Although it's fine at sucking up dirt, finding its way around the room and returning to its charging station, its real achievement is in not only getting the children to clean up their toys first but also tiring them out before bed.
This works with three magic phrases:
- "Roomba's coming out tonight. Clean up your toys or Roomba will eat them!"
- "If you can clean them up fast you can stay up to watch Roomba!"
- "Here goes Roomba. Don't let him touch you!"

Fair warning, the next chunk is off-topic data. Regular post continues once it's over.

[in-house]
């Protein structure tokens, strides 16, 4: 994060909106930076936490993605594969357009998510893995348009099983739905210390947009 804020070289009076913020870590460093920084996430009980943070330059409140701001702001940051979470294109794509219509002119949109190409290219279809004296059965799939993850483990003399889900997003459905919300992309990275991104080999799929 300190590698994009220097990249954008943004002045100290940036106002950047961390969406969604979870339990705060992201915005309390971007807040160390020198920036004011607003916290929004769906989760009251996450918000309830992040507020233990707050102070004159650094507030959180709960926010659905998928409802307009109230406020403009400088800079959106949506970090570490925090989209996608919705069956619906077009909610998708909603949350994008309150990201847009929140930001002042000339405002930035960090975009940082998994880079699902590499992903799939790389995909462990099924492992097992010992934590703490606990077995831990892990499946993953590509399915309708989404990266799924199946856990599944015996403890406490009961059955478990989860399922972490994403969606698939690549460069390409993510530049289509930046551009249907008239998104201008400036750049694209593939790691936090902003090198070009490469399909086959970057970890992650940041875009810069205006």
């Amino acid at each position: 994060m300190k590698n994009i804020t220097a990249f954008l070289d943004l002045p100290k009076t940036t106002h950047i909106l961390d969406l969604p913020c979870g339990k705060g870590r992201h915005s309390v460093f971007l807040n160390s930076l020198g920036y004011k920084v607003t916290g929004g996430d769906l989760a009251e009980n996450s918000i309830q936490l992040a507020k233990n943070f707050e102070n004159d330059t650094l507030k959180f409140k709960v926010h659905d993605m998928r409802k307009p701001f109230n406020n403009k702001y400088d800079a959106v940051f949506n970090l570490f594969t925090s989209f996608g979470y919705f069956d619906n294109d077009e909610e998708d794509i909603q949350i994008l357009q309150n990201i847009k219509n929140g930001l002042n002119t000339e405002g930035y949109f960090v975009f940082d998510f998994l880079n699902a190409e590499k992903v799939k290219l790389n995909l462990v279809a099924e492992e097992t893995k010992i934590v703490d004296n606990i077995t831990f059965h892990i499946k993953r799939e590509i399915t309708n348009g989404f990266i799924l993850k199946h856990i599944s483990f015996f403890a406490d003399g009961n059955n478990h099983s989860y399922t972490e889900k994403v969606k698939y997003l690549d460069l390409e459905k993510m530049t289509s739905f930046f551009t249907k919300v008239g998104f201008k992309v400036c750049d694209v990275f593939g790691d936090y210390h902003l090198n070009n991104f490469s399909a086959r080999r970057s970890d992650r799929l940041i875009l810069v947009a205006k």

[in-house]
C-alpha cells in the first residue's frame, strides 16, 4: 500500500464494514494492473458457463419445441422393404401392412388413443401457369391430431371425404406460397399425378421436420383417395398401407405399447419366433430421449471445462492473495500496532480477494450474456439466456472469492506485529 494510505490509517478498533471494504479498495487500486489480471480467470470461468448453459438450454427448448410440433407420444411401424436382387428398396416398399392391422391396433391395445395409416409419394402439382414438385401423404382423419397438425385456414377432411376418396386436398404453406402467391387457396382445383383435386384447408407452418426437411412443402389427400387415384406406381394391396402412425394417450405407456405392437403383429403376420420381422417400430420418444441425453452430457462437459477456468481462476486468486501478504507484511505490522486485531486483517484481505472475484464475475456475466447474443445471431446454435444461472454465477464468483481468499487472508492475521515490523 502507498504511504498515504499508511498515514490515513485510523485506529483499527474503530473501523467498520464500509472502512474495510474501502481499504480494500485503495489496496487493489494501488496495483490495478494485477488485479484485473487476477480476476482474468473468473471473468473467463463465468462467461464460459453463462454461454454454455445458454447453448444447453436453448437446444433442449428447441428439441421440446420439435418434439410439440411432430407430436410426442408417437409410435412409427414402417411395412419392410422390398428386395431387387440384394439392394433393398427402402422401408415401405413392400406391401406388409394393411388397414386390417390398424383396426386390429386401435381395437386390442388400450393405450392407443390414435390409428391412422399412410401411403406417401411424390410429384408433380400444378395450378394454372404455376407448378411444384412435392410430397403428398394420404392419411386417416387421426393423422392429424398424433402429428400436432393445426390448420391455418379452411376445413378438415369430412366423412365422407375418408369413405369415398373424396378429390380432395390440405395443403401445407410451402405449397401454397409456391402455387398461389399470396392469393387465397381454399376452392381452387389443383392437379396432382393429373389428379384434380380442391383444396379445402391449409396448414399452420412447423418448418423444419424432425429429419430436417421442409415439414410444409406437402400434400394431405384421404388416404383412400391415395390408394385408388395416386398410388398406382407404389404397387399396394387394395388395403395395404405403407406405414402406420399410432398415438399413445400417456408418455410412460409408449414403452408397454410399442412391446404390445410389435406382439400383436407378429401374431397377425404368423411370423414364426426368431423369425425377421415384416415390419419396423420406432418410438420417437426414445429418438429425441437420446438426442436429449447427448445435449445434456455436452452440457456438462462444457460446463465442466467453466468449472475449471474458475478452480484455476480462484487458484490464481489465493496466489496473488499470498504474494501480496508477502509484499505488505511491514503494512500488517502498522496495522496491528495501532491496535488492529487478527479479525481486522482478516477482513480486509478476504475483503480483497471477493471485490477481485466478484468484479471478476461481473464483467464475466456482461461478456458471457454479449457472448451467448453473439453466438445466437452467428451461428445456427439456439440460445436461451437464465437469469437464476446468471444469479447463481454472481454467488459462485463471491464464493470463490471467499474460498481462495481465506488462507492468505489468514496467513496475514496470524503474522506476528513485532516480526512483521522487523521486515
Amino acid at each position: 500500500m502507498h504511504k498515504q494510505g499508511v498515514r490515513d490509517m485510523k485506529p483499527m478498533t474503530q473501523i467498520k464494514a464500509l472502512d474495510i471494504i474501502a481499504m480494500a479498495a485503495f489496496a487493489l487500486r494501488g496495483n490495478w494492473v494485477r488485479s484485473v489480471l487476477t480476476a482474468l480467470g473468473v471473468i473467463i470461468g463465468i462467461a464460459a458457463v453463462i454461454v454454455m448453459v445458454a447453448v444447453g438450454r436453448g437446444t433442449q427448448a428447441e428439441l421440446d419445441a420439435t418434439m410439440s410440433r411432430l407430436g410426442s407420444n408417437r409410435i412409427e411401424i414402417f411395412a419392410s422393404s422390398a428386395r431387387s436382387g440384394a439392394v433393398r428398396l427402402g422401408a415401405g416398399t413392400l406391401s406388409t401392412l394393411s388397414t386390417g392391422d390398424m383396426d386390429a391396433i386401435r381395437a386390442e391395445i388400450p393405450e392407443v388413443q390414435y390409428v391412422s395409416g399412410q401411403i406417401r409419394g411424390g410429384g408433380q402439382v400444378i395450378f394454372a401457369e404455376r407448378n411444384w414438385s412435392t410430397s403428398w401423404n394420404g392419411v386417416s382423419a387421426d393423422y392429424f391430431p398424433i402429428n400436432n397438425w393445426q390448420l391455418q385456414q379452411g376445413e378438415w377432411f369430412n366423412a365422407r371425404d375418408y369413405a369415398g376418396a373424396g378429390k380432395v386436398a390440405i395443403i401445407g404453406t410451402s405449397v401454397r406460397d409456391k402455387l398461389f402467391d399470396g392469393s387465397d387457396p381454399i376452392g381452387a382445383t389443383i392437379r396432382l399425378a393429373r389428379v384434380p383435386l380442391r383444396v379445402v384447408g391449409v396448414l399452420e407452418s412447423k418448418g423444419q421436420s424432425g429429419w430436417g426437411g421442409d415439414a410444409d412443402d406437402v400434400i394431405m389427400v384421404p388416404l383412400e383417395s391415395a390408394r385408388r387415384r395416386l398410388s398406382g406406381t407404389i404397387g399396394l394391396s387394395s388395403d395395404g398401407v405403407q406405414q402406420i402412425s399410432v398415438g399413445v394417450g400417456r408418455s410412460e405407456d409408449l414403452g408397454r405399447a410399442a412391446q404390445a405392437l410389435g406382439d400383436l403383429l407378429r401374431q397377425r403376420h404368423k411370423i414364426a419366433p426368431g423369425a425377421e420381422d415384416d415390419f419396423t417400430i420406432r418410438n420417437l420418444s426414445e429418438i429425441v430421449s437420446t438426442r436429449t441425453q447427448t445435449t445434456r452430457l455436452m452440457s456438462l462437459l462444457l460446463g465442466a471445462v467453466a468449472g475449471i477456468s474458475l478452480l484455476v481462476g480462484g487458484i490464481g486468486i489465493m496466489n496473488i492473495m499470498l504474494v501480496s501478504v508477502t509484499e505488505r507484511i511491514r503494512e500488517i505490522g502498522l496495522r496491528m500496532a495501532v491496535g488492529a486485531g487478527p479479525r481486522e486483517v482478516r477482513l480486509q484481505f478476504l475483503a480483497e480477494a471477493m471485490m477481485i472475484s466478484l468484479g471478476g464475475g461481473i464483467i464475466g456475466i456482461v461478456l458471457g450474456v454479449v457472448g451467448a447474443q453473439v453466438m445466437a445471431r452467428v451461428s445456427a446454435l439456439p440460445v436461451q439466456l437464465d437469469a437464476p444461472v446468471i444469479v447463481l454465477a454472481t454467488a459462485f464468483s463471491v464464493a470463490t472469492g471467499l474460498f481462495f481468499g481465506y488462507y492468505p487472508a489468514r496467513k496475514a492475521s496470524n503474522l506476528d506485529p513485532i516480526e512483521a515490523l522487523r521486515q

The uttering of these three sentences results in the perfect end to an evening. The kids scurry around and pick up every last toy (it's the tiniest Lego pieces that get eaten the fastest), then race around the room jumping over Roomba as it drives from wall to wall, randomly changing direction just often enough to make the game fun. (We've told them that if Roomba runs into them it will think that they're a wall and not clean there, which may or may not be true.) Then, after 15 minutes of this, they're bored and ready for bed.
I love the thought that our children are growing up used to having
domestic robots in the house. Robots for them are slightly dim but friendly vacuum cleaners,
not fearsome weapons or fantasy toys. "Robot love me," declares the two-year-old.